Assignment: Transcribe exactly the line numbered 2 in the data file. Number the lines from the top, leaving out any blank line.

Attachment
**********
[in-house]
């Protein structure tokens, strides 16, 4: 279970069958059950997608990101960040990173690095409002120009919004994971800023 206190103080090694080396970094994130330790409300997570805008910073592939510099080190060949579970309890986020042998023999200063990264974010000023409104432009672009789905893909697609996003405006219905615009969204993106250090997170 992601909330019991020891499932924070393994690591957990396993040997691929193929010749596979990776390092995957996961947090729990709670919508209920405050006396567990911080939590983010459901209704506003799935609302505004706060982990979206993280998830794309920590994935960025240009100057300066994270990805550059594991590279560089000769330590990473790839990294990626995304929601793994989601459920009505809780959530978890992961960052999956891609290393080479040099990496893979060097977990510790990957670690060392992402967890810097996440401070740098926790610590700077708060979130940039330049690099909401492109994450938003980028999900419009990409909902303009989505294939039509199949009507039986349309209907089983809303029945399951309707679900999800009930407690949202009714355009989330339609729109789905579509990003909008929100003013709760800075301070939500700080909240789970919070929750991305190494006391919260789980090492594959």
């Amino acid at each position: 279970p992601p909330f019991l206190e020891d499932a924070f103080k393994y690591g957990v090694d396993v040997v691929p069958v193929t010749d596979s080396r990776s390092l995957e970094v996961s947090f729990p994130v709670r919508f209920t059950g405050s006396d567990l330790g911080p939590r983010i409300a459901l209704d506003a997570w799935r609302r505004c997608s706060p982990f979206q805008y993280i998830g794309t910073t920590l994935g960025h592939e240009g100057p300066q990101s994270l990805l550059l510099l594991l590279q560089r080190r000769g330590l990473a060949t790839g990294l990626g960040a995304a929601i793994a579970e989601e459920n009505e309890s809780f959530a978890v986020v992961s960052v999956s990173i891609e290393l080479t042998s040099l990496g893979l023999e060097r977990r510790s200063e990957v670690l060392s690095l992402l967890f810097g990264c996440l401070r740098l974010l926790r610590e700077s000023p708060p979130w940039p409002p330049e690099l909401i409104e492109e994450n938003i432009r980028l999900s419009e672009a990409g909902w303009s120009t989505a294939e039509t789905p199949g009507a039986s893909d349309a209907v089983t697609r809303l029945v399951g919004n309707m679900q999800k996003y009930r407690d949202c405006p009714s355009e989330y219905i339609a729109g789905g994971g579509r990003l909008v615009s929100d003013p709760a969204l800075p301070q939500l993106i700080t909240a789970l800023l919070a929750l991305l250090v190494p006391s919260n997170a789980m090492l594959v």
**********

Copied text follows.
């Protein structure tokens, strides 16, 4: 279970069958059950997608990101960040990173690095409002120009919004994971800023 206190103080090694080396970094994130330790409300997570805008910073592939510099080190060949579970309890986020042998023999200063990264974010000023409104432009672009789905893909697609996003405006219905615009969204993106250090997170 992601909330019991020891499932924070393994690591957990396993040997691929193929010749596979990776390092995957996961947090729990709670919508209920405050006396567990911080939590983010459901209704506003799935609302505004706060982990979206993280998830794309920590994935960025240009100057300066994270990805550059594991590279560089000769330590990473790839990294990626995304929601793994989601459920009505809780959530978890992961960052999956891609290393080479040099990496893979060097977990510790990957670690060392992402967890810097996440401070740098926790610590700077708060979130940039330049690099909401492109994450938003980028999900419009990409909902303009989505294939039509199949009507039986349309209907089983809303029945399951309707679900999800009930407690949202009714355009989330339609729109789905579509990003909008929100003013709760800075301070939500700080909240789970919070929750991305190494006391919260789980090492594959």